Six workshops were conducted on the third day of the ACSE4 Conference, conducted by experienced sex educators and social workers from Taiwan, New Zealand and Hong Kong. The topics were diverse, including compensated dating, peer education, young people and media, sexual orientation, handling skills of unplanned pregnancy, two-sex education, etc. Apart from the participants of the conference, attendants also included sex educators from local organizations and schools. All together they grasped the skills of implementing sexuality education, and shared issues regarding the development of sexuality education in different regions. A lot of participants found the workshops helpful. Through discussion, they gained insights of the problems and difficulties other regions were facing, through learning the past experiences of others they could then enrich their future programmes and thus also helped increase their confidence in implementing the programmes.
Some main points of the workshops were complied as follows:
“When teachers and social workers encounter homosexual students”
Mr Chau Chun-yam - Project Officer, Project Touch, The Boys' & Girls' Clubs Association of Hong Kong
Though sharing the true stories of young homosexuals, it was hoped that we sex educators could reflect if the confusion of growing up brought by homosexual labeling was actually the careless mistake made by us? Regardless of one’s sexual orientation, everyone would encounter uncertainty and exploration during one’s growth. When teacher or social worker encounter homosexual youth, could we put down the doubt or curiosity and listen to their experience of growth which is filled with right and wrong?
‘Exploration of youth lured into compensated dating in Hong Kong and sexuality education as intervention’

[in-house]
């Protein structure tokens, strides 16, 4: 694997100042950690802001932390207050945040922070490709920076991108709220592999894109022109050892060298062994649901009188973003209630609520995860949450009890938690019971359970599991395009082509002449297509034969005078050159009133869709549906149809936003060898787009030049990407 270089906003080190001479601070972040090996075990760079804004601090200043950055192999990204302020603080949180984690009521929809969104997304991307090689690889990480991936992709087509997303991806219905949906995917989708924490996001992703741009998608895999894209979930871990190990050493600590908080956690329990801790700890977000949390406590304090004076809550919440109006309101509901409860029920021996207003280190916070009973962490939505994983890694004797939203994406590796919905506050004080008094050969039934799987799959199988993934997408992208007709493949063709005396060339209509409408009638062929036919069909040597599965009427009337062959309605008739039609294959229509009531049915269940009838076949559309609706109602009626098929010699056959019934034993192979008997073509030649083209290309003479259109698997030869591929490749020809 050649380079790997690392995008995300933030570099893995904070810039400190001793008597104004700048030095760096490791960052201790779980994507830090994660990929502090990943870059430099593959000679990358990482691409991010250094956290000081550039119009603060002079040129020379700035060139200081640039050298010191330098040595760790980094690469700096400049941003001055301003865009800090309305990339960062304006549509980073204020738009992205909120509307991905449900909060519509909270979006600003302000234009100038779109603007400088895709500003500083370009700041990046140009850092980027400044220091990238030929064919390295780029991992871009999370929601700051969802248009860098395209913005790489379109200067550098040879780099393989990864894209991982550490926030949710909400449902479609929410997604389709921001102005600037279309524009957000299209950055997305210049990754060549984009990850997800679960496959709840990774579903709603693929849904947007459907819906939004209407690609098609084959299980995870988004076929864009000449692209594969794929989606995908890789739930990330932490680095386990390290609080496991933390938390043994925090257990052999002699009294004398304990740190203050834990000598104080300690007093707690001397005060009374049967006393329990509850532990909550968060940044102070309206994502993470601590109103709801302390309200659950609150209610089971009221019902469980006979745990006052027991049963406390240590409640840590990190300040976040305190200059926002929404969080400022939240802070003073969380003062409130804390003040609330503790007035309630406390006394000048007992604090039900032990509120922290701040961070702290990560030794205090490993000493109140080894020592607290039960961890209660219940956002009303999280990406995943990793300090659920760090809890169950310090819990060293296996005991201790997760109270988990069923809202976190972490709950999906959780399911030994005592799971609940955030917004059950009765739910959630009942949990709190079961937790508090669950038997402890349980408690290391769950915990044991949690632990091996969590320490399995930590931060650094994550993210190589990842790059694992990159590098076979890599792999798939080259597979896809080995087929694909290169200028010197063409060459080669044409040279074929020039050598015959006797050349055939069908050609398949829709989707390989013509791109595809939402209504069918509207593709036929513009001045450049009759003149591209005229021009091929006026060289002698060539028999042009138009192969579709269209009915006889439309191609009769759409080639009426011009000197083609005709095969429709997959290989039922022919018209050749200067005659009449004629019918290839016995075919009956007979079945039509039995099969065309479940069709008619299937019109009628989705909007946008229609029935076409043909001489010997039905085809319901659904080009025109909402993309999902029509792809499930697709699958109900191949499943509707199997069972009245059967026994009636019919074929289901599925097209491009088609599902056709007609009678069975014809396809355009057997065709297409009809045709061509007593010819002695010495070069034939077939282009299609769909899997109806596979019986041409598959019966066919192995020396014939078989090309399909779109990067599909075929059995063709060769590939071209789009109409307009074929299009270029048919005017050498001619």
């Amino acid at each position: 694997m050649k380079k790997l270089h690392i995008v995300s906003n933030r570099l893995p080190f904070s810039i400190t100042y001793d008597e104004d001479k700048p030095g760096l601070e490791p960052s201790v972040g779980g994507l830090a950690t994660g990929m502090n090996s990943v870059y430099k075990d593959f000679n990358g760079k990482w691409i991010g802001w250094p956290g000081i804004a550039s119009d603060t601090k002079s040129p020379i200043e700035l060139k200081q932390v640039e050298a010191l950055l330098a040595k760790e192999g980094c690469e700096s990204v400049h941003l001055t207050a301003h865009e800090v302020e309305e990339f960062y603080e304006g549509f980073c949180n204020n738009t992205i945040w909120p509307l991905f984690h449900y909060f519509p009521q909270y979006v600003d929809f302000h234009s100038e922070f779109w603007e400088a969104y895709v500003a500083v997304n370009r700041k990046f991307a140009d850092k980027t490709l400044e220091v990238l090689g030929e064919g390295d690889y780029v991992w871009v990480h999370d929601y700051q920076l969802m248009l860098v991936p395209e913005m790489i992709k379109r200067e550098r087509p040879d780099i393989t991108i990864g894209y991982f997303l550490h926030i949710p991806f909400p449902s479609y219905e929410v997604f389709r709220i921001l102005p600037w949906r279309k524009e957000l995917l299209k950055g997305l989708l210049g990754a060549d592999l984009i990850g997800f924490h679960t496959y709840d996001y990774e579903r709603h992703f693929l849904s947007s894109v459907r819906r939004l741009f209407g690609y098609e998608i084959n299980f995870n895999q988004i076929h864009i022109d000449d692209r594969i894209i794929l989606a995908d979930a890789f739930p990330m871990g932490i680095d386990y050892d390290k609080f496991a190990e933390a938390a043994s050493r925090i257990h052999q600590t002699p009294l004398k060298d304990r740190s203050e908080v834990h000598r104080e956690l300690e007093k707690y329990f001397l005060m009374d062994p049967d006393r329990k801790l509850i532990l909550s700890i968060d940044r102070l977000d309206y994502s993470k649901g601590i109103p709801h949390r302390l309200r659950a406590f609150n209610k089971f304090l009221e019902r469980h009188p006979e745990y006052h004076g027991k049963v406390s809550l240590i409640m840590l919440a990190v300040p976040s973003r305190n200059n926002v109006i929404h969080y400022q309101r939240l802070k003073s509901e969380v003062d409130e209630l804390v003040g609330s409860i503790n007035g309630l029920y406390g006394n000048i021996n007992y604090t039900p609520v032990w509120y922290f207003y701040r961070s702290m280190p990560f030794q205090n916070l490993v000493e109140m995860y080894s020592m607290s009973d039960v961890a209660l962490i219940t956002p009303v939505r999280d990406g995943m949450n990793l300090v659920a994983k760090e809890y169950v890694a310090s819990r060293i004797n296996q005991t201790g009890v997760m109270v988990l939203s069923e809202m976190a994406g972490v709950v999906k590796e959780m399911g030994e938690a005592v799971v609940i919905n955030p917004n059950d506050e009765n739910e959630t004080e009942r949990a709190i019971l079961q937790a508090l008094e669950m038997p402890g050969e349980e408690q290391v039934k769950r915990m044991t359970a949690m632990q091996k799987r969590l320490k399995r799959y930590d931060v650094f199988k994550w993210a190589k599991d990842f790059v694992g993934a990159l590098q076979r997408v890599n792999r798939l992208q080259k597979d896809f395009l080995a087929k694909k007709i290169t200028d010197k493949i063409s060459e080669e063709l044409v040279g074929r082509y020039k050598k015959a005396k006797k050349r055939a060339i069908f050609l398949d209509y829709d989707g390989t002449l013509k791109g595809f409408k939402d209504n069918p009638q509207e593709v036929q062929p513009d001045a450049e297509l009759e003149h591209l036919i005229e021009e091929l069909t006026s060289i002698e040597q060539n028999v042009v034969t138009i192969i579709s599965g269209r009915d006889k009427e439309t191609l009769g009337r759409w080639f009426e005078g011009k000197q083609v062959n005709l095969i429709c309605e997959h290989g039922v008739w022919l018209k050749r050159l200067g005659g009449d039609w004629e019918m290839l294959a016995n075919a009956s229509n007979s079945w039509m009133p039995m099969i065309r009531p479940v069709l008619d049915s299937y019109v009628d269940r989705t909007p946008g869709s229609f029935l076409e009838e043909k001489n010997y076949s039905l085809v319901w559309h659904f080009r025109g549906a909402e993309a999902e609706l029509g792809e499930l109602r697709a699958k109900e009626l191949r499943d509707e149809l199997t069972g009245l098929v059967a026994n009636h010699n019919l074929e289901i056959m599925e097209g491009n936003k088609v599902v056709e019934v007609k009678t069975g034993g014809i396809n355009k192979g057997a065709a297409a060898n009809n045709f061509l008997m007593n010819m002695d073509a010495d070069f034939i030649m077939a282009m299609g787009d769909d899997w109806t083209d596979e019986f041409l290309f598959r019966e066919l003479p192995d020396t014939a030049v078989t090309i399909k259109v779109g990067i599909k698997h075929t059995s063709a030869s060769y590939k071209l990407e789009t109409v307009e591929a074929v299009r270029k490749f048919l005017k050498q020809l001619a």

Mr Chiu Tak-choi - Division Head, Yang Memorial Methodist Social Service, Youth Service Division (Yau Tsim Mong District)
Talking about compensated dating, some people may attribute the cause to the openness towards sex and vanity of those who engage in compensated dating. As a sex educator, one should consider from the angle of young people and understand the thinking behind. In that way, intervention could be done in accordance to the needs of youth, such as communicating with young people in a caring attitude, analyzing the dangers sensibly, so as to help them develop healthy sexual values.
In the workshop, through sharing local cases and examples from the Internet and media, Mr. Chiu indicated the complicated psychological needs of people engaging in compensated dating, and the reasons behind the behavior, such as easy to earn money, desire to leave the restriction of family, gain the recognition from friends, search for the lack of family care and love, etc. Besides, parents should be more aware of own behaviors and words which might encourage compensated dating indirectly, like praising the actress who was experiencing premarital pregnancy with a rich businessman, scalping stock and properties but not caring the children.
‘How gender equity education is implemented at schools – Experience in Taiwan’
Prof Su Chien-ling - Associate Professor, General Education Center, Ming Chuan University